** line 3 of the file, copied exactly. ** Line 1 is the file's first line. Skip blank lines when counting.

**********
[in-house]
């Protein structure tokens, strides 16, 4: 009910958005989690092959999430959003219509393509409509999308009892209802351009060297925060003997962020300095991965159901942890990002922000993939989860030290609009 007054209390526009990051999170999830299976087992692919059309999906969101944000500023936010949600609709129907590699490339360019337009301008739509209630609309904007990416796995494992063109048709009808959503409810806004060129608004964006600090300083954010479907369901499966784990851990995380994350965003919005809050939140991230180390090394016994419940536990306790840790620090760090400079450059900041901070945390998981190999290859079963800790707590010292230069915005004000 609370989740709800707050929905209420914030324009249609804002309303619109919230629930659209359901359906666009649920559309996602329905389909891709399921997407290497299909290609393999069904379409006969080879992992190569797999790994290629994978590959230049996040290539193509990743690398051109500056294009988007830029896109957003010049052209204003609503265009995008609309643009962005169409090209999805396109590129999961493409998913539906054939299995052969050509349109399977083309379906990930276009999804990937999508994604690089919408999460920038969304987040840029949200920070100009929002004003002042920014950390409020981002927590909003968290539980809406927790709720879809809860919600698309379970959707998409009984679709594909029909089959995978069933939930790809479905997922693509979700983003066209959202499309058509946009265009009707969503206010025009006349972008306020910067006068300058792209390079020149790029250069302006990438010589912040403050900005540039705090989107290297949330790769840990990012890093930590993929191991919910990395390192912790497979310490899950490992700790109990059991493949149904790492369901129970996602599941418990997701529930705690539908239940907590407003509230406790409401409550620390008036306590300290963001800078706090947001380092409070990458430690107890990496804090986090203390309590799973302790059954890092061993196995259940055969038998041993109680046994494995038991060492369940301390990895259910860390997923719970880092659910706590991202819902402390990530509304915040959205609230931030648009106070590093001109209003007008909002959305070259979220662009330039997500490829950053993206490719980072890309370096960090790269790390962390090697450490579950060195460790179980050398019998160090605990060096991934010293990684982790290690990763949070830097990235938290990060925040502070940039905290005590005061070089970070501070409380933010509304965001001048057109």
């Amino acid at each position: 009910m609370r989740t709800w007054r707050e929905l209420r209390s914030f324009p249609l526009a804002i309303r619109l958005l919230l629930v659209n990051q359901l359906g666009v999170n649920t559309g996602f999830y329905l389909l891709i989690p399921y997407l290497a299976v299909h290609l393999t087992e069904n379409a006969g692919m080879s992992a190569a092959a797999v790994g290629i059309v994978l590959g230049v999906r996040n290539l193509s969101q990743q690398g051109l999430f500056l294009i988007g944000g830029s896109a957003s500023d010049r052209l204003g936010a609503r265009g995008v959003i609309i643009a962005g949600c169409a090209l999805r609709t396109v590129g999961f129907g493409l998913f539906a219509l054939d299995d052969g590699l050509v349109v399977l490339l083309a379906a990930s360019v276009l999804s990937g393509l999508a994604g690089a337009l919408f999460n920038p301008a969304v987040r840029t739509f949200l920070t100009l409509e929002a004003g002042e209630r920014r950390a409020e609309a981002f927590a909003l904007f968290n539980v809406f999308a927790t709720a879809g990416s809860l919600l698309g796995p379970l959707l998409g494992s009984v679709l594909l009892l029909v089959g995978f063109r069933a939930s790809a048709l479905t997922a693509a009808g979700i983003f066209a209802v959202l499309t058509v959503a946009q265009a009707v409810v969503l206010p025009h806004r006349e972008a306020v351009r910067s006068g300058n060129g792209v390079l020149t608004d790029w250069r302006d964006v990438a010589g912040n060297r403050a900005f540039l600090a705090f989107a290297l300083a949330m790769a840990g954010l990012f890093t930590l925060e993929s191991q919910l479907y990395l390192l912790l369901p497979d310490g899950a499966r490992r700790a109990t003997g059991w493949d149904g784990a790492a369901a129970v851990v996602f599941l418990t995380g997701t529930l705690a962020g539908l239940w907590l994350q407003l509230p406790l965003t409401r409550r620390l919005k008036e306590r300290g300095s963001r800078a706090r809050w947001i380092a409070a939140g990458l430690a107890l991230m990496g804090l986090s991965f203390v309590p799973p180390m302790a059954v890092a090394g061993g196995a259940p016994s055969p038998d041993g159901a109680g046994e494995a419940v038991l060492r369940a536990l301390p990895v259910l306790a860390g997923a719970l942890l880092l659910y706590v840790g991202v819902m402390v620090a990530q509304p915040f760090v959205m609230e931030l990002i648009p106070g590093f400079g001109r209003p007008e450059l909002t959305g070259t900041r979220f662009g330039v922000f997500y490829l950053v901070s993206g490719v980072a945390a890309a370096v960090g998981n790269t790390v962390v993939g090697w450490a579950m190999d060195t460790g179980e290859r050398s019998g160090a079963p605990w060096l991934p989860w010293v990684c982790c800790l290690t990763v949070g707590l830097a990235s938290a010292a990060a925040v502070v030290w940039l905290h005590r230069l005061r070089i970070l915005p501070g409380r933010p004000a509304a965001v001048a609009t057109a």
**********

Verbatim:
């Amino acid at each position: 009910m609370r989740t709800w007054r707050e929905l209420r209390s914030f324009p249609l526009a804002i309303r619109l958005l919230l629930v659209n990051q359901l359906g666009v999170n649920t559309g996602f999830y329905l389909l891709i989690p399921y997407l290497a299976v299909h290609l393999t087992e069904n379409a006969g692919m080879s992992a190569a092959a797999v790994g290629i059309v994978l590959g230049v999906r996040n290539l193509s969101q990743q690398g051109l999430f500056l294009i988007g944000g830029s896109a957003s500023d010049r052209l204003g936010a609503r265009g995008v959003i609309i643009a962005g949600c169409a090209l999805r609709t396109v590129g999961f129907g493409l998913f539906a219509l054939d299995d052969g590699l050509v349109v399977l490339l083309a379906a990930s360019v276009l999804s990937g393509l999508a994604g690089a337009l919408f999460n920038p301008a969304v987040r840029t739509f949200l920070t100009l409509e929002a004003g002042e209630r920014r950390a409020e609309a981002f927590a909003l904007f968290n539980v809406f999308a927790t709720a879809g990416s809860l919600l698309g796995p379970l959707l998409g494992s009984v679709l594909l009892l029909v089959g995978f063109r069933a939930s790809a048709l479905t997922a693509a009808g979700i983003f066209a209802v959202l499309t058509v959503a946009q265009a009707v409810v969503l206010p025009h806004r006349e972008a306020v351009r910067s006068g300058n060129g792209v390079l020149t608004d790029w250069r302006d964006v990438a010589g912040n060297r403050a900005f540039l600090a705090f989107a290297l300083a949330m790769a840990g954010l990012f890093t930590l925060e993929s191991q919910l479907y990395l390192l912790l369901p497979d310490g899950a499966r490992r700790a109990t003997g059991w493949d149904g784990a790492a369901a129970v851990v996602f599941l418990t995380g997701t529930l705690a962020g539908l239940w907590l994350q407003l509230p406790l965003t409401r409550r620390l919005k008036e306590r300290g300095s963001r800078a706090r809050w947001i380092a409070a939140g990458l430690a107890l991230m990496g804090l986090s991965f203390v309590p799973p180390m302790a059954v890092a090394g061993g196995a259940p016994s055969p038998d041993g159901a109680g046994e494995a419940v038991l060492r369940a536990l301390p990895v259910l306790a860390g997923a719970l942890l880092l659910y706590v840790g991202v819902m402390v620090a990530q509304p915040f760090v959205m609230e931030l990002i648009p106070g590093f400079g001109r209003p007008e450059l909002t959305g070259t900041r979220f662009g330039v922000f997500y490829l950053v901070s993206g490719v980072a945390a890309a370096v960090g998981n790269t790390v962390v993939g090697w450490a579950m190999d060195t460790g179980e290859r050398s019998g160090a079963p605990w060096l991934p989860w010293v990684c982790c800790l290690t990763v949070g707590l830097a990235s938290a010292a990060a925040v502070v030290w940039l905290h005590r230069l005061r070089i970070l915005p501070g409380r933010p004000a509304a965001v001048a609009t057109a």